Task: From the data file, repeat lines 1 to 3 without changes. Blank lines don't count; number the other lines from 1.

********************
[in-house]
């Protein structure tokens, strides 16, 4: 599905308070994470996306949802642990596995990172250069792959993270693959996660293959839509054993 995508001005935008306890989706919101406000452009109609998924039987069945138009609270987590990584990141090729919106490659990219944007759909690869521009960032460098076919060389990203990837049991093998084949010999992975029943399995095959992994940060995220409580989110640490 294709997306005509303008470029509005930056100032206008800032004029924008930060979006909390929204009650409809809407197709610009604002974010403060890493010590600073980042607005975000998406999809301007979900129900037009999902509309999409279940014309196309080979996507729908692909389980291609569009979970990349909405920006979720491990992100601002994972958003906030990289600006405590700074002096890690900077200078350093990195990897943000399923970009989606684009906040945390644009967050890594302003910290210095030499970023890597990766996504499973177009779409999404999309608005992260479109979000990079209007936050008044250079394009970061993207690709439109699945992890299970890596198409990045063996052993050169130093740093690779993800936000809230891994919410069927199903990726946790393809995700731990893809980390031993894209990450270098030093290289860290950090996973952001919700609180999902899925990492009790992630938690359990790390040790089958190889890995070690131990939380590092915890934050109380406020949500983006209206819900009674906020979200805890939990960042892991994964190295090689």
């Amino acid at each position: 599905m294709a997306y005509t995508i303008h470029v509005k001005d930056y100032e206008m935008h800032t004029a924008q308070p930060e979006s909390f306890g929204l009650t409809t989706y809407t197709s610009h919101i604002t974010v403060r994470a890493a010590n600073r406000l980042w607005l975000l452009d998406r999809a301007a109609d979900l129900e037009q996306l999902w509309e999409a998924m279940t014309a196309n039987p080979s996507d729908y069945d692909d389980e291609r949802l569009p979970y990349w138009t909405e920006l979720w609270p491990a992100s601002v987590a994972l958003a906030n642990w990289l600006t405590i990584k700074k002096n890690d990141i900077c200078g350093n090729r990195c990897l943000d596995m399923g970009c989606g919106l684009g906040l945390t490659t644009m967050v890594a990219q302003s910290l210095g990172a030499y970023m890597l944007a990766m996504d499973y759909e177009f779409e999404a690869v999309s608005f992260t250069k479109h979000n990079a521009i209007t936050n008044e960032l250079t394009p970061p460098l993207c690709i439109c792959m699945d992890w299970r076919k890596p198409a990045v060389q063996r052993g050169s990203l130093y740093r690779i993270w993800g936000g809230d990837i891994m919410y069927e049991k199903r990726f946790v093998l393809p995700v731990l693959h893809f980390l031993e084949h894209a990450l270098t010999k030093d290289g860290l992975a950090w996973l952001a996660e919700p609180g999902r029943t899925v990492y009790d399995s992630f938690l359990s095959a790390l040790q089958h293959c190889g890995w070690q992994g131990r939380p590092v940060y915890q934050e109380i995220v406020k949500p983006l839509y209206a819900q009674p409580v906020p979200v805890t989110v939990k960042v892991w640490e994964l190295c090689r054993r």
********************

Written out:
[in-house]
């Protein structure tokens, strides 16, 4: 599905308070994470996306949802642990596995990172250069792959993270693959996660293959839509054993 995508001005935008306890989706919101406000452009109609998924039987069945138009609270987590990584990141090729919106490659990219944007759909690869521009960032460098076919060389990203990837049991093998084949010999992975029943399995095959992994940060995220409580989110640490 294709997306005509303008470029509005930056100032206008800032004029924008930060979006909390929204009650409809809407197709610009604002974010403060890493010590600073980042607005975000998406999809301007979900129900037009999902509309999409279940014309196309080979996507729908692909389980291609569009979970990349909405920006979720491990992100601002994972958003906030990289600006405590700074002096890690900077200078350093990195990897943000399923970009989606684009906040945390644009967050890594302003910290210095030499970023890597990766996504499973177009779409999404999309608005992260479109979000990079209007936050008044250079394009970061993207690709439109699945992890299970890596198409990045063996052993050169130093740093690779993800936000809230891994919410069927199903990726946790393809995700731990893809980390031993894209990450270098030093290289860290950090996973952001919700609180999902899925990492009790992630938690359990790390040790089958190889890995070690131990939380590092915890934050109380406020949500983006209206819900009674906020979200805890939990960042892991994964190295090689």
């Amino acid at each position: 599905m294709a997306y005509t995508i303008h470029v509005k001005d930056y100032e206008m935008h800032t004029a924008q308070p930060e979006s909390f306890g929204l009650t409809t989706y809407t197709s610009h919101i604002t974010v403060r994470a890493a010590n600073r406000l980042w607005l975000l452009d998406r999809a301007a109609d979900l129900e037009q996306l999902w509309e999409a998924m279940t014309a196309n039987p080979s996507d729908y069945d692909d389980e291609r949802l569009p979970y990349w138009t909405e920006l979720w609270p491990a992100s601002v987590a994972l958003a906030n642990w990289l600006t405590i990584k700074k002096n890690d990141i900077c200078g350093n090729r990195c990897l943000d596995m399923g970009c989606g919106l684009g906040l945390t490659t644009m967050v890594a990219q302003s910290l210095g990172a030499y970023m890597l944007a990766m996504d499973y759909e177009f779409e999404a690869v999309s608005f992260t250069k479109h979000n990079a521009i209007t936050n008044e960032l250079t394009p970061p460098l993207c690709i439109c792959m699945d992890w299970r076919k890596p198409a990045v060389q063996r052993g050169s990203l130093y740093r690779i993270w993800g936000g809230d990837i891994m919410y069927e049991k199903r990726f946790v093998l393809p995700v731990l693959h893809f980390l031993e084949h894209a990450l270098t010999k030093d290289g860290l992975a950090w996973l952001a996660e919700p609180g999902r029943t899925v990492y009790d399995s992630f938690l359990s095959a790390l040790q089958h293959c190889g890995w070690q992994g131990r939380p590092v940060y915890q934050e109380i995220v406020k949500p983006l839509y209206a819900q009674p409580v906020p979200v805890t989110v939990k960042v892991w640490e994964l190295c090689r054993r």